I can’t believe it’s already Labor Day weekend. Whoa. Where did the summer go??
Here are some pictures I took of the Downtown Dance Festival last Sunday in Battery Park. When it ended a brief wave of sadness swept over me. This festival kind of marks the end of summer. I feel like I was just returning from the Caribbean deeply annoyed that it was still in the 50s here…
Anyway, the first company on was Figures in Flight, which is a Modern dance school for kids.
One very cool thing about this school / company, as Artistic Director Susan Slotnick spoke about, is that they also teach Modern dance to men in prison. One of Ms. Slotnick’s former students who was just released from Woodburne Correctional Facility was there. The crowd went nuts with applause for him. Made the longtime former public defender in me very happy. I know there are many prison literacy programs, but haven’t heard of a dance program until now.
The kids of Figures in Flight. Slotnick said one thing she does is try to teach kids nonviolence through dance, teaching them choreography addressing or acting / dancing out issues they may be experiencing, like bullying at school. You could see some of that in the choreography. I met someone in an acting class I took years ago who taught drama therapy to mental patients at Bellevue Hospital here in NY. He basically helped patients learn to act out their problems, to use creativity to solve them rather than internalizing or using violence toward themselves and others. I can see Slotnick doing the same thing with dance and I love it.
Next on was Battleworks Dance Company, which presented Robert Battle’s energetic, mad fun Ella, set to Ella Fitzgerald and danced by Marlena Wolfe.
And Wolfe ends her frenzied fit of a solo by collapsing backwards, completely out of breath! This is the first time I’ve seen Battleworks at this festival. So cool to see what you normally only view in a large, distancing theater just feet before you.
Axis Danz’s Mermaids.
Dancewave’s Kids Company, whom I’d never heard of, did an excellent dance — a combination of African, Modern, and Samba. It was mesmerizing. One of my favorites of the day. And man can those dancers MOVE.
isadoraNOW presented Isadora Duncan’s lovely Southern Roses.
This was an interesting company, called Undertoe Dance Project. They combined Tap with Modern, having two dancers representing each style dancing onstage at the same time. Don’t think I’ve seen that done before. It worked.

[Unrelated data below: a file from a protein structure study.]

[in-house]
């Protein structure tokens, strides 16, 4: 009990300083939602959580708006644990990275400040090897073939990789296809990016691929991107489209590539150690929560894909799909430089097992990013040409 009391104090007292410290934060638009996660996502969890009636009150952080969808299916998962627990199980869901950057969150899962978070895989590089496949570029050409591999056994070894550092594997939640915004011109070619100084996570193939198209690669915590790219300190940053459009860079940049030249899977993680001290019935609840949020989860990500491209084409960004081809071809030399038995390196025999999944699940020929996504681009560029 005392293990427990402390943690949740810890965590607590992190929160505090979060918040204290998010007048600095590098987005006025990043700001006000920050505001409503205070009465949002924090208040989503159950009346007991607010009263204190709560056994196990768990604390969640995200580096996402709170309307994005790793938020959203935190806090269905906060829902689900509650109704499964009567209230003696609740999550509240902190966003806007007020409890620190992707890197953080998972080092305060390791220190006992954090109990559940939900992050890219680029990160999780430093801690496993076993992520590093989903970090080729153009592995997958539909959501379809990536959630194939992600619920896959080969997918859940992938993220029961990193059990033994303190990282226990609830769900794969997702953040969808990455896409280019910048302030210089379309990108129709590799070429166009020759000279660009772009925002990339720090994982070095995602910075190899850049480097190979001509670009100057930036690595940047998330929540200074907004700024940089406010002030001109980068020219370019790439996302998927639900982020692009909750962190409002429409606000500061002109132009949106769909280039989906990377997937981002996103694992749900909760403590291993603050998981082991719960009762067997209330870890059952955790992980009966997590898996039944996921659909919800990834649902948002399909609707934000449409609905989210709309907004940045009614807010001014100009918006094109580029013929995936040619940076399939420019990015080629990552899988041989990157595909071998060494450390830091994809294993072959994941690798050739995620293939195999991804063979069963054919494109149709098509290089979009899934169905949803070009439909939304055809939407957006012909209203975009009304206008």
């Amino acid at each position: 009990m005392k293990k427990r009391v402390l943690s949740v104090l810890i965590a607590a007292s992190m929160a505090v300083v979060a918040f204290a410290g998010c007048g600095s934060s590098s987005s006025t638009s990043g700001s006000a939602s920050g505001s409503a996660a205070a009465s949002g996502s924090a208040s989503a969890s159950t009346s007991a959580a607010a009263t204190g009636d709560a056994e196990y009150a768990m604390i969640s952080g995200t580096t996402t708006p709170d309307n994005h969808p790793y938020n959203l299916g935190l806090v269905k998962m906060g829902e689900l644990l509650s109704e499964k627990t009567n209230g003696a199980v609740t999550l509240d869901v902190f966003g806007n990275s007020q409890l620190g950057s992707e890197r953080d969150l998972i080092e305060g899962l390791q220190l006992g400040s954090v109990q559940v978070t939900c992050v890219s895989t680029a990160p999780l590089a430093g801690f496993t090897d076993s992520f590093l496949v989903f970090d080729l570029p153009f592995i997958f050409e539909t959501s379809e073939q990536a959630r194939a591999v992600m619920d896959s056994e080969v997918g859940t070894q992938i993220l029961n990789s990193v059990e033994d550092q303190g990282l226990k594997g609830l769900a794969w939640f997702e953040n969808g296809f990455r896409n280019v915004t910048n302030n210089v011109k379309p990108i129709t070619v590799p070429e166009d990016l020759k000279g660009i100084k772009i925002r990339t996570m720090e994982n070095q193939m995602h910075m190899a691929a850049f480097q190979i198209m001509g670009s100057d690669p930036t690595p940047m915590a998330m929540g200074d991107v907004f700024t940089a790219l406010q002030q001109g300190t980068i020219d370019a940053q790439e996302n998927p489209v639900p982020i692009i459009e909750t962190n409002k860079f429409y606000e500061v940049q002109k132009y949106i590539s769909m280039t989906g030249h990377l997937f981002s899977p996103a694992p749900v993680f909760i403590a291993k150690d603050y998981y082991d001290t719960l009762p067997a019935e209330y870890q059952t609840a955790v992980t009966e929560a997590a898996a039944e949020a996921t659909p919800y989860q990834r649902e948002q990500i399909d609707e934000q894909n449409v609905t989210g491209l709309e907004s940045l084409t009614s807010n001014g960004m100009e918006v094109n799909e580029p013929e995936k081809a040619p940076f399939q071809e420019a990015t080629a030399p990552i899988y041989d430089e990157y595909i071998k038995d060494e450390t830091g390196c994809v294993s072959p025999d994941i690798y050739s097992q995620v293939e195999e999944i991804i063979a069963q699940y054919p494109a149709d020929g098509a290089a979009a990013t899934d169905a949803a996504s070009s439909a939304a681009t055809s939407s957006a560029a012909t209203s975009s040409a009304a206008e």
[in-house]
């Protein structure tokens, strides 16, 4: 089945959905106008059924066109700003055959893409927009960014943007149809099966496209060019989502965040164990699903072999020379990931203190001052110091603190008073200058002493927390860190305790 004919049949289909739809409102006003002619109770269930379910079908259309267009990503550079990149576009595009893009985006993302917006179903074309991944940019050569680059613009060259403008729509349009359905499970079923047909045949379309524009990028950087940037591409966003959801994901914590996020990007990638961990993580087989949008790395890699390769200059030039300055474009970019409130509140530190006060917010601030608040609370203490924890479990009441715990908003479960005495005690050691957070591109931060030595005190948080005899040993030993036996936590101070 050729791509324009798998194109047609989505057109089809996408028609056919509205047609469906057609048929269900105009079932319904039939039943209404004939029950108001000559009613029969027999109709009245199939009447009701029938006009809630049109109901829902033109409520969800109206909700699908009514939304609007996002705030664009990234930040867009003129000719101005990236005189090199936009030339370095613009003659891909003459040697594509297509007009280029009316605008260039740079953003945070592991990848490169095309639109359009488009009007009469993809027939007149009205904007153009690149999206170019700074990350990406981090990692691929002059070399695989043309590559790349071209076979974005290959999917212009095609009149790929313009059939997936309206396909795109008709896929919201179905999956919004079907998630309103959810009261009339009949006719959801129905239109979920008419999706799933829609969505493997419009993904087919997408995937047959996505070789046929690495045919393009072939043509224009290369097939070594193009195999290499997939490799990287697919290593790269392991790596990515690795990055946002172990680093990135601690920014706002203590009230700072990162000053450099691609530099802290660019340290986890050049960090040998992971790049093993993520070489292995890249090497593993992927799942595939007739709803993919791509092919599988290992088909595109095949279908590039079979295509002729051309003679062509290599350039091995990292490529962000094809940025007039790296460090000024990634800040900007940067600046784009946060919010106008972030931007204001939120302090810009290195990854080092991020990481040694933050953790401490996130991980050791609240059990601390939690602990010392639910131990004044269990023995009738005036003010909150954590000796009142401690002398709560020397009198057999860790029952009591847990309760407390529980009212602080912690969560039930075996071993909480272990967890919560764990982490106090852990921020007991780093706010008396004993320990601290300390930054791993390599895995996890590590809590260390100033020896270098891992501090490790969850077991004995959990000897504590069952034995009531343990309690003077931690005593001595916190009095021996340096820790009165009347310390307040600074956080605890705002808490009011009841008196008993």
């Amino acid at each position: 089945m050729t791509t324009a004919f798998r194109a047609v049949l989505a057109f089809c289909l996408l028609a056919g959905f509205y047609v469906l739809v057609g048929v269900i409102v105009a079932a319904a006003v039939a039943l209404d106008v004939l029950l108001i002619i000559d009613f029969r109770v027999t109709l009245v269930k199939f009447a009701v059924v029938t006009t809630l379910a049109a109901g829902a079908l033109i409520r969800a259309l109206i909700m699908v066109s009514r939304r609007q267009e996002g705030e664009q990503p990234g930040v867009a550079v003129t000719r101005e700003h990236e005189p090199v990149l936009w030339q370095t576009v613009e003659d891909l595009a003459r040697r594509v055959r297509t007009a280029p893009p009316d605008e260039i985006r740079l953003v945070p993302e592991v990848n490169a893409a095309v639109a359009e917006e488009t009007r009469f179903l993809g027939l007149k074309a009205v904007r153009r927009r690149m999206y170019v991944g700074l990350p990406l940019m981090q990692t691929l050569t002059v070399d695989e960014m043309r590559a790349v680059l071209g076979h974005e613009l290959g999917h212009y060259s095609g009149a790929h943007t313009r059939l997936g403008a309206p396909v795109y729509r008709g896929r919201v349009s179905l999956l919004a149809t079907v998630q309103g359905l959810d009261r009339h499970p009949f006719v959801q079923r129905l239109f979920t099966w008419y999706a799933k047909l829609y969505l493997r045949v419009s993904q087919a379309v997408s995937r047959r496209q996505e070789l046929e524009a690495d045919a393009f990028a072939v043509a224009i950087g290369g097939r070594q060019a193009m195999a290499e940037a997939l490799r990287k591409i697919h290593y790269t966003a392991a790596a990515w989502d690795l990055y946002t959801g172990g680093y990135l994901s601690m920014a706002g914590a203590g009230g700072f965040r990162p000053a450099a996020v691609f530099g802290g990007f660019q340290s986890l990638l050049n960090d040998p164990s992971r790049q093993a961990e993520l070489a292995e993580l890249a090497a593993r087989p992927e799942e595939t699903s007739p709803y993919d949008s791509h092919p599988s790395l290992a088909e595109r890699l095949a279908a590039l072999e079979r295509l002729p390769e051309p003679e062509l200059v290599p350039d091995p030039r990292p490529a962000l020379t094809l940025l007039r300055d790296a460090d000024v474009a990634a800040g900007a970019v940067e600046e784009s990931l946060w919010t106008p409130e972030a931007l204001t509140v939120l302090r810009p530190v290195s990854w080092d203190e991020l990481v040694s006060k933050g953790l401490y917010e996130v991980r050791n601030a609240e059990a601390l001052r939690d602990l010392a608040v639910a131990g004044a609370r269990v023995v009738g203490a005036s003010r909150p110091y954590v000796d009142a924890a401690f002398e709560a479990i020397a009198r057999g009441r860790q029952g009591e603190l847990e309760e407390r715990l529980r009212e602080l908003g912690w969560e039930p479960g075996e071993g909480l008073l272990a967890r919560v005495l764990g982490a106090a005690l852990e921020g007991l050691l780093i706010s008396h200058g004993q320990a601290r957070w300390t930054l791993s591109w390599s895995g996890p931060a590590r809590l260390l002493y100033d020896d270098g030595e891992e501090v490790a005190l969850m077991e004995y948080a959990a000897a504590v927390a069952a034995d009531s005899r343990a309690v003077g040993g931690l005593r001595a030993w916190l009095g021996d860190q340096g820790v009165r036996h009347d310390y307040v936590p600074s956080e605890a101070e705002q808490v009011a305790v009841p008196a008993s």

On last, ending the festival, was Battery Dance Company, headed by Jonathan Hollander, the festival’s organizer. They performed his lyrical, beatific Where There’s Smoke.
Very pretty, very spiritual.
At the end, the Battery Dance Company dancers invited audience members onstage to learn some of their just-performed choreography.
exhibiting, as Hollander announced, that dance is for everyone…
Also, here are some more pictures I took of Hostile Takeover by Richard Move’s MoveOpolis! which was performed as part of the Sitelines series of downtown site-specific works, which I briefly mentioned earlier.
They held the performance at five different Financial District-area locations. The one I saw was at the Jeff Koons sculpture in the small park at 7 World Trade Center.
The dancer, dressed as you can see in a red lacey negligee, red ballet-like diaphanous chiffon skirt, long lacey gloves, patent leather red stilettos, and a clear plastic Butoh mask and platinum blonde wig, moved in extreme slow Butoh-style motion making various poses — some sexy, some more balletic (arms held wreath-like over head, toe pointed forward in tendu). She was very unbalanced on the heels — at several points went to do a low arabesque and couldn’t lift her back leg very high or it seemed like she’d clearly fall — and I couldn’t tell if it was because she was moving so slowly, if she wasn’t used to dancing in heels (so, not a Latin dancer ), or if she was faking it, only pretending nearly to fall so as to question the beauty and/or stability of a certain kind of hyper-femininity.
After a series of poses in front of the Koons statue — and beside a small plastic red teddy bear propped up before a red umbrella and holding a little bright blue Jeff Koons ‘sculpturette’ — the dancer turned toward the large sculpture. It’s funny but at this point I noticed how sexual that sculpture is, with the little orifice in the middle surrounded by the three others, and then the stamen-like arm shooting up to the side. It’s like an industrial Georgia O’Keefe figure.
She approached the little teddy bear, seemed to delight over his little toy, seemed to ask him if she could hold his “baby-doll.”
She did a little dance with the small Koons dog/doll…
… then took him to his larger cousin, and eventually placed him in its middle orifice.
The whole thing took nearly an hour, the movement was so slow. It was weirdly poetic, and rather entrancing, not only catching but holding the attention of many passersby.Â I wish I could have made it to some of the other locations because I liked the performance but thought it would have been more of a “Hostile Takeover” had this hyper-sexy, hyper-‘feminine’, hyper-artful, hyper-slow-moving dancer been in the midst of all the crazed besuited Wall Street dudes. This little park was not only already arty but kind of removed from the hustle and bustle. Could have better illustrated the contrast between art and commerce, calm and fast-paced, perhaps masculine and feminine (the program describes the performance as a “glamorous collision of sexual desire with masculinity and femininity and real and imagined worlds”; I’d perhaps question the essentialist nature of words like ‘masculine’ and ‘feminine’).
Anyway, there’s one more Sitelines performance, in early/mid September. And then that’s it. Summer dance season in NY is officially over.
Happy Labor Day everyone!